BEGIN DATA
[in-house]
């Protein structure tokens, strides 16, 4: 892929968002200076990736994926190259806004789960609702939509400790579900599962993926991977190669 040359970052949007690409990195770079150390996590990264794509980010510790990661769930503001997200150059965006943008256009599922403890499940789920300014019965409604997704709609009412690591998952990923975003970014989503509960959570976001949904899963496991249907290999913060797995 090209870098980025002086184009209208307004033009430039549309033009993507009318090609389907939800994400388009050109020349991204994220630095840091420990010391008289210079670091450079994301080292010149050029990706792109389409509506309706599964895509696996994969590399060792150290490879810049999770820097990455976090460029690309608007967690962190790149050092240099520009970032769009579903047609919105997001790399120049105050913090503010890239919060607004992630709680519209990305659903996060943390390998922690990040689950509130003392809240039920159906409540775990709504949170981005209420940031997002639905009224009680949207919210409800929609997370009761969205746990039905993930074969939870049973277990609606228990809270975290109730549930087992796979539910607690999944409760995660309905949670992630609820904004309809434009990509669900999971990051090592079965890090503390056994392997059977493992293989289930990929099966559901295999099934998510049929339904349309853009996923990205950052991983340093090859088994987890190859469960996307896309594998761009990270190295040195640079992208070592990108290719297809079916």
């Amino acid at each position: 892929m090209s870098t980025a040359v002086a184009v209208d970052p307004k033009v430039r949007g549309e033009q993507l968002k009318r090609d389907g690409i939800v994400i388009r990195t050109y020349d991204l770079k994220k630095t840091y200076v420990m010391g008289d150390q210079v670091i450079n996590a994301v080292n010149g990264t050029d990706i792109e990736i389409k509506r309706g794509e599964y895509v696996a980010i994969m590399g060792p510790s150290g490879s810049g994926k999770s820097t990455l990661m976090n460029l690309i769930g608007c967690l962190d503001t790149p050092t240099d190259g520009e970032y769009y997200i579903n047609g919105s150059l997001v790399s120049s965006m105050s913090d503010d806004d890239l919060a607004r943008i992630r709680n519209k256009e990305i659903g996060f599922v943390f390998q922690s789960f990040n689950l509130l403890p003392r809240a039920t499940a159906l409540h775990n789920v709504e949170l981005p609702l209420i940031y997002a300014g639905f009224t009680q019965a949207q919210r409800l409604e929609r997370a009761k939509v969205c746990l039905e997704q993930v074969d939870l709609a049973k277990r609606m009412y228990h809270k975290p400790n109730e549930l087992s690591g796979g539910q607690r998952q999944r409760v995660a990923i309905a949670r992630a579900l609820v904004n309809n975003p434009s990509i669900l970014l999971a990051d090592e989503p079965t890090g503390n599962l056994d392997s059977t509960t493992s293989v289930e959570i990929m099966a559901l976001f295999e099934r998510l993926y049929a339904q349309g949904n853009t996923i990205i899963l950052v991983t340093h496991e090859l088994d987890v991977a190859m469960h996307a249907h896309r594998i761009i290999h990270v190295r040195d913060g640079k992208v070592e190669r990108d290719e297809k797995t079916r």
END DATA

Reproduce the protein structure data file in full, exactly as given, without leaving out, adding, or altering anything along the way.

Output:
[in-house]
């Protein structure tokens, strides 16, 4: 892929968002200076990736994926190259806004789960609702939509400790579900599962993926991977190669 040359970052949007690409990195770079150390996590990264794509980010510790990661769930503001997200150059965006943008256009599922403890499940789920300014019965409604997704709609009412690591998952990923975003970014989503509960959570976001949904899963496991249907290999913060797995 090209870098980025002086184009209208307004033009430039549309033009993507009318090609389907939800994400388009050109020349991204994220630095840091420990010391008289210079670091450079994301080292010149050029990706792109389409509506309706599964895509696996994969590399060792150290490879810049999770820097990455976090460029690309608007967690962190790149050092240099520009970032769009579903047609919105997001790399120049105050913090503010890239919060607004992630709680519209990305659903996060943390390998922690990040689950509130003392809240039920159906409540775990709504949170981005209420940031997002639905009224009680949207919210409800929609997370009761969205746990039905993930074969939870049973277990609606228990809270975290109730549930087992796979539910607690999944409760995660309905949670992630609820904004309809434009990509669900999971990051090592079965890090503390056994392997059977493992293989289930990929099966559901295999099934998510049929339904349309853009996923990205950052991983340093090859088994987890190859469960996307896309594998761009990270190295040195640079992208070592990108290719297809079916």
């Amino acid at each position: 892929m090209s870098t980025a040359v002086a184009v209208d970052p307004k033009v430039r949007g549309e033009q993507l968002k009318r090609d389907g690409i939800v994400i388009r990195t050109y020349d991204l770079k994220k630095t840091y200076v420990m010391g008289d150390q210079v670091i450079n996590a994301v080292n010149g990264t050029d990706i792109e990736i389409k509506r309706g794509e599964y895509v696996a980010i994969m590399g060792p510790s150290g490879s810049g994926k999770s820097t990455l990661m976090n460029l690309i769930g608007c967690l962190d503001t790149p050092t240099d190259g520009e970032y769009y997200i579903n047609g919105s150059l997001v790399s120049s965006m105050s913090d503010d806004d890239l919060a607004r943008i992630r709680n519209k256009e990305i659903g996060f599922v943390f390998q922690s789960f990040n689950l509130l403890p003392r809240a039920t499940a159906l409540h775990n789920v709504e949170l981005p609702l209420i940031y997002a300014g639905f009224t009680q019965a949207q919210r409800l409604e929609r997370a009761k939509v969205c746990l039905e997704q993930v074969d939870l709609a049973k277990r609606m009412y228990h809270k975290p400790n109730e549930l087992s690591g796979g539910q607690r998952q999944r409760v995660a990923i309905a949670r992630a579900l609820v904004n309809n975003p434009s990509i669900l970014l999971a990051d090592e989503p079965t890090g503390n599962l056994d392997s059977t509960t493992s293989v289930e959570i990929m099966a559901l976001f295999e099934r998510l993926y049929a339904q349309g949904n853009t996923i990205i899963l950052v991983t340093h496991e090859l088994d987890v991977a190859m469960h996307a249907h896309r594998i761009i290999h990270v190295r040195d913060g640079k992208v070592e190669r990108d290719e297809k797995t079916r």